We all need dictums by which to live, little idiosyncratic guidelines to follow based on own own unique personal experiences. For instance, the concept of “airport time” dictates that however a person chooses to self-medicate before a flight is unaffected by the time of day. In other words, if you want to have a Jack and Coke before your 7:30 am flight, knock yourself out, buddy (literally).
Airport time can be applicable also on vacations, music festivals, and sporting events.
Another of my favorites is the four-hour rule. It reads like this: If you’ve been awake for four hours, you can eat or drink whatever you’d like.
If you woke up with a screaming infant at 4 am and you look into the fridge longingly at that leftover chicken parmesan then notice the clock says 8:00 am, let societal norms fly right out that window. You’ve been up four hours. Get yourself a plate, head to the microwave, and make sure the grated cheese is nearby.
The four-hour rule is why I love the concept of beers that include the word “breakfast” in the name. It’s almost tacit assurance that what you’re doing is right. Have this beer. It’s okay. It’s breakfast. Have you been up for four-hours? Great. Oh, you haven’t? That’s okay. There’s an airport nearby.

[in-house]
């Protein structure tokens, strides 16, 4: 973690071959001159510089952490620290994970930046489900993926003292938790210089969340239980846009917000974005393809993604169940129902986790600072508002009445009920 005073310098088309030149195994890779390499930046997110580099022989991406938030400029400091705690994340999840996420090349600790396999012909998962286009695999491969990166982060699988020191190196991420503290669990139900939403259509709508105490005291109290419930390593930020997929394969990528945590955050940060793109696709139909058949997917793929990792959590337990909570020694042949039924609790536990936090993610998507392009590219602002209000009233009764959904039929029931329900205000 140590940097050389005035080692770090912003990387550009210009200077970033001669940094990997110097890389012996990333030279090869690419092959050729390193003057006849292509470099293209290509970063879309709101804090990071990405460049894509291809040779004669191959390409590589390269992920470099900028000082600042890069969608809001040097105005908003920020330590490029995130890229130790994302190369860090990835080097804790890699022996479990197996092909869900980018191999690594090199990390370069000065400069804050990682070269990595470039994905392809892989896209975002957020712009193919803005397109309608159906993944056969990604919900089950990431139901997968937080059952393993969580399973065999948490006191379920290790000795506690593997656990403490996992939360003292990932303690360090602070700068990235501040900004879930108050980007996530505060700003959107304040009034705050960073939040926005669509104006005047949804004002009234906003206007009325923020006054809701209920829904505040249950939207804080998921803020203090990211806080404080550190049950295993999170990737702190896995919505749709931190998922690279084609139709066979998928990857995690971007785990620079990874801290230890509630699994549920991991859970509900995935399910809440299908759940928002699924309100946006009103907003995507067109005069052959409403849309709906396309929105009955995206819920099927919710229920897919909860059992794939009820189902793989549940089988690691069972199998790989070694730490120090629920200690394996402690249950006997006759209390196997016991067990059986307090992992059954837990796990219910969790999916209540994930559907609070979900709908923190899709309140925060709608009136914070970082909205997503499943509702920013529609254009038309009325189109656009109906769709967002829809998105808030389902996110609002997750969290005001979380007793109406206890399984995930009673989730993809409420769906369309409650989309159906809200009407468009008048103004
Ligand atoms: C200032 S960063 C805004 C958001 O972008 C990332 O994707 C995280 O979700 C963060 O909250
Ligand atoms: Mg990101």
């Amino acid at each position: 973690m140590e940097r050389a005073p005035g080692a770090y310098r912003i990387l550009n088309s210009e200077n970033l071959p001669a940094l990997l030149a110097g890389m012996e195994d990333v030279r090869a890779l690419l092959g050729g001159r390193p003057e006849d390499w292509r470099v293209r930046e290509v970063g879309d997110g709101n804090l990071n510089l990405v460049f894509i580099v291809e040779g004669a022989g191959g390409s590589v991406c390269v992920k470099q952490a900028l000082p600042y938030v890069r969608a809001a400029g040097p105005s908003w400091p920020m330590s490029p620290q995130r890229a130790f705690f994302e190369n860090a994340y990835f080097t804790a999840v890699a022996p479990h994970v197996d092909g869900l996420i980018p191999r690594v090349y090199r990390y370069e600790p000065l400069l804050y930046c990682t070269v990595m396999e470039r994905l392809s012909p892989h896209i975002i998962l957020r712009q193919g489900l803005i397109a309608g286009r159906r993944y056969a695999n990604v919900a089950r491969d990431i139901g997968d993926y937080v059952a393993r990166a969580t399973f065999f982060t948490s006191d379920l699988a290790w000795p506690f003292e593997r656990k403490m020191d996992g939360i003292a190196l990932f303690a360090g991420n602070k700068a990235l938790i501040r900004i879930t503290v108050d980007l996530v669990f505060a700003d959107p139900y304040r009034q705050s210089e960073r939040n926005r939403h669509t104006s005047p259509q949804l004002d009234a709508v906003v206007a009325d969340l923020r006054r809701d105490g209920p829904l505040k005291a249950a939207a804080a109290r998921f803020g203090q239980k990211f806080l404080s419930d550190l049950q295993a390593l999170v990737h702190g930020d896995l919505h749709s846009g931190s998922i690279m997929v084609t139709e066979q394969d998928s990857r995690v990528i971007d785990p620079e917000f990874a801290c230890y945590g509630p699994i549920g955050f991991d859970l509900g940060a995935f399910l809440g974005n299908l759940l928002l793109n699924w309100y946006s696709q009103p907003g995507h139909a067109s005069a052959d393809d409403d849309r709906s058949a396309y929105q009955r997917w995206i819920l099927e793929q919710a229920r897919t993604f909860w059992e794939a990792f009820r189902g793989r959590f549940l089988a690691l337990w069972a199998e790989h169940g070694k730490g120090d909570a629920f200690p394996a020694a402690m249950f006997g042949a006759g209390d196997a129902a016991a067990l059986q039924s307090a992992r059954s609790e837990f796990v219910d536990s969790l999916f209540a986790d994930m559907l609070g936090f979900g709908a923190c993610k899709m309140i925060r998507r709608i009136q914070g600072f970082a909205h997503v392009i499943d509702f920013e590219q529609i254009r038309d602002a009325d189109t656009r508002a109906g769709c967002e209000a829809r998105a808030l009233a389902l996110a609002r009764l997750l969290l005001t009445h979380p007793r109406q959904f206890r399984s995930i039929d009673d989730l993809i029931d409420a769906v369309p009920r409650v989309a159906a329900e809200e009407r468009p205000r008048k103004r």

Sand City may be making its name on their hop-forward beers, but Southdown is the underrated star in their lineup.”
Sand City Brewing Company in Northport, NY on Long Island is one of the up-and-coming stars of the brewing scene. Their lineup, prolific and diverse, rarely hits their mark. It was their hop-forward beers that brought them to my attention, but recently on a trip to Long Island, I found myself handed a 16-oz. can of Southdown Breakfast Stout, their take on a coffee- and chocolate-forward dark beer.
The beer pours an oil black, minimal lacing, almost no head. Up front is a nostril-fill of roasted coffee, but in a good way, like coming down the stairs in the morning to an almost-ready pot. There’s a subtlety of deeply-darkened chocolate on the nose, too. The beer is one of the owner’s favorite as well, according to brewer Billy Powell.
The real star of the show in Southdown Breakfast Stout, however, is the mouthfeel. It’s has a medium to heavy body, which is balanced out by light carbonation creating a really nice soft middle. At the finish is a lingering bitterness of black coffee and dark chocolate, and what I felt was a hint of ashiness. At 7.5% alcohol by volume, this is a bigger beer, but doesn’t drink like one. It’s decadent without being filling, a tricky combination to master.
Sand City may be making its name on their hop-forward beers (truly, their Second Wave DIPA is on par with anything being made in the six New England states right now), but Southdown Breakfast Stout is the underrated star in their lineup.
It’s a breakfast beer you can drink literally all day, whether you’ve been up for four hours, at an airport, or not.